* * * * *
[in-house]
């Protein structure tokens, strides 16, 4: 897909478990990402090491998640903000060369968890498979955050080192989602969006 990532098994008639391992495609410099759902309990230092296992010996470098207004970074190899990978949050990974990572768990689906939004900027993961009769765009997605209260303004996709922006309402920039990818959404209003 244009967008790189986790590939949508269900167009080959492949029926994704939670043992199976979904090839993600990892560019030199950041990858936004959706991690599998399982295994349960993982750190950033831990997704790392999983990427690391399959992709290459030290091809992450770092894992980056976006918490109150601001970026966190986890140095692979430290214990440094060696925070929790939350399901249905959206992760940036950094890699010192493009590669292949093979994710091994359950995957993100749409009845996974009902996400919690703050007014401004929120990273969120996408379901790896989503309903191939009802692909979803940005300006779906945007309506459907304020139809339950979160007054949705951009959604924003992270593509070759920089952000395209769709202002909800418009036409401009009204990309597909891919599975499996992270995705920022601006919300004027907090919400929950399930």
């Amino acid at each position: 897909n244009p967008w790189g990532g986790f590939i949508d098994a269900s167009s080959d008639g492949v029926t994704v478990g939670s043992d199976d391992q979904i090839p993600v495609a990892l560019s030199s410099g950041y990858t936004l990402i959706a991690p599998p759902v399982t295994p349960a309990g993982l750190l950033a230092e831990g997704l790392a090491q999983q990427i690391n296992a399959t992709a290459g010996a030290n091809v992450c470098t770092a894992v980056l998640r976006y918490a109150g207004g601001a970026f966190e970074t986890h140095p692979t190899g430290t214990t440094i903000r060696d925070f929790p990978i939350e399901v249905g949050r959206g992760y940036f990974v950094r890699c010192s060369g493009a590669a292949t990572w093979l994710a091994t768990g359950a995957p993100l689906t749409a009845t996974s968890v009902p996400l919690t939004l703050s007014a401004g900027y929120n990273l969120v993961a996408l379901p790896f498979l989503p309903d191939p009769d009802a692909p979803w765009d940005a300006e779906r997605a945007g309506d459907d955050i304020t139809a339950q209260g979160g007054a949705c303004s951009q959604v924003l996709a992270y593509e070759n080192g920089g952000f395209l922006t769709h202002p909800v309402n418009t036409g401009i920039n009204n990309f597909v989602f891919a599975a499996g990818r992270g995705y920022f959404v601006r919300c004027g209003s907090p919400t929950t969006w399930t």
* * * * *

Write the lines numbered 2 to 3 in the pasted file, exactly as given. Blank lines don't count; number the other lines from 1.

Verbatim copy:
């Protein structure tokens, strides 16, 4: 897909478990990402090491998640903000060369968890498979955050080192989602969006 990532098994008639391992495609410099759902309990230092296992010996470098207004970074190899990978949050990974990572768990689906939004900027993961009769765009997605209260303004996709922006309402920039990818959404209003 244009967008790189986790590939949508269900167009080959492949029926994704939670043992199976979904090839993600990892560019030199950041990858936004959706991690599998399982295994349960993982750190950033831990997704790392999983990427690391399959992709290459030290091809992450770092894992980056976006918490109150601001970026966190986890140095692979430290214990440094060696925070929790939350399901249905959206992760940036950094890699010192493009590669292949093979994710091994359950995957993100749409009845996974009902996400919690703050007014401004929120990273969120996408379901790896989503309903191939009802692909979803940005300006779906945007309506459907304020139809339950979160007054949705951009959604924003992270593509070759920089952000395209769709202002909800418009036409401009009204990309597909891919599975499996992270995705920022601006919300004027907090919400929950399930």
């Amino acid at each position: 897909n244009p967008w790189g990532g986790f590939i949508d098994a269900s167009s080959d008639g492949v029926t994704v478990g939670s043992d199976d391992q979904i090839p993600v495609a990892l560019s030199s410099g950041y990858t936004l990402i959706a991690p599998p759902v399982t295994p349960a309990g993982l750190l950033a230092e831990g997704l790392a090491q999983q990427i690391n296992a399959t992709a290459g010996a030290n091809v992450c470098t770092a894992v980056l998640r976006y918490a109150g207004g601001a970026f966190e970074t986890h140095p692979t190899g430290t214990t440094i903000r060696d925070f929790p990978i939350e399901v249905g949050r959206g992760y940036f990974v950094r890699c010192s060369g493009a590669a292949t990572w093979l994710a091994t768990g359950a995957p993100l689906t749409a009845t996974s968890v009902p996400l919690t939004l703050s007014a401004g900027y929120n990273l969120v993961a996408l379901p790896f498979l989503p309903d191939p009769d009802a692909p979803w765009d940005a300006e779906r997605a945007g309506d459907d955050i304020t139809a339950q209260g979160g007054a949705c303004s951009q959604v924003l996709a992270y593509e070759n080192g920089g952000f395209l922006t769709h202002p909800v309402n418009t036409g401009i920039n009204n990309f597909v989602f891919a599975a499996g990818r992270g995705y920022f959404v601006r919300c004027g209003s907090p919400t929950t969006w399930t």